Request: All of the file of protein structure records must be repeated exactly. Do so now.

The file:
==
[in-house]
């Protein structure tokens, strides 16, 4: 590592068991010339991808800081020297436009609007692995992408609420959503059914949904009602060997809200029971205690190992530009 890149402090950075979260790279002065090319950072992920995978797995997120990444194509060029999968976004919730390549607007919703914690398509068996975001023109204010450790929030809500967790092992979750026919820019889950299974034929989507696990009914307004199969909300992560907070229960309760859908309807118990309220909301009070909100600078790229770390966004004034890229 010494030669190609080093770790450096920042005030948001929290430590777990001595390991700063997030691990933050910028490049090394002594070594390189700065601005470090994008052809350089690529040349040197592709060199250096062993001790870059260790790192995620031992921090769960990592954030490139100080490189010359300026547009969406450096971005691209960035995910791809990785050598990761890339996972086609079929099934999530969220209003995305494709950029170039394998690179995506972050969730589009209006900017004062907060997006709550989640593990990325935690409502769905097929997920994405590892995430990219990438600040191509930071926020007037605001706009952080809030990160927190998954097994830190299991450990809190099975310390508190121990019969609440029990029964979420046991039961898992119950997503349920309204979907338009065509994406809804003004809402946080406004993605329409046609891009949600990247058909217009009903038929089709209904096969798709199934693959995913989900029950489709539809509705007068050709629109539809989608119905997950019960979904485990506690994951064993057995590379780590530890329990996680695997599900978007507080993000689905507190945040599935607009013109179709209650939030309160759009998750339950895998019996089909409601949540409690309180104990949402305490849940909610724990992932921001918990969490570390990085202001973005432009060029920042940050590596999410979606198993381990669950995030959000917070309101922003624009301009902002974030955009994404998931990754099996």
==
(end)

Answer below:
[in-house]
């Protein structure tokens, strides 16, 4: 590592068991010339991808800081020297436009609007692995992408609420959503059914949904009602060997809200029971205690190992530009 890149402090950075979260790279002065090319950072992920995978797995997120990444194509060029999968976004919730390549607007919703914690398509068996975001023109204010450790929030809500967790092992979750026919820019889950299974034929989507696990009914307004199969909300992560907070229960309760859908309807118990309220909301009070909100600078790229770390966004004034890229 010494030669190609080093770790450096920042005030948001929290430590777990001595390991700063997030691990933050910028490049090394002594070594390189700065601005470090994008052809350089690529040349040197592709060199250096062993001790870059260790790192995620031992921090769960990592954030490139100080490189010359300026547009969406450096971005691209960035995910791809990785050598990761890339996972086609079929099934999530969220209003995305494709950029170039394998690179995506972050969730589009209006900017004062907060997006709550989640593990990325935690409502769905097929997920994405590892995430990219990438600040191509930071926020007037605001706009952080809030990160927190998954097994830190299991450990809190099975310390508190121990019969609440029990029964979420046991039961898992119950997503349920309204979907338009065509994406809804003004809402946080406004993605329409046609891009949600990247058909217009009903038929089709209904096969798709199934693959995913989900029950489709539809509705007068050709629109539809989608119905997950019960979904485990506690994951064993057995590379780590530890329990996680695997599900978007507080993000689905507190945040599935607009013109179709209650939030309160759009998750339950895998019996089909409601949540409690309180104990949402305490849940909610724990992932921001918990969490570390990085202001973005432009060029920042940050590596999410979606198993381990669950995030959000917070309101922003624009301009902002974030955009994404998931990754099996």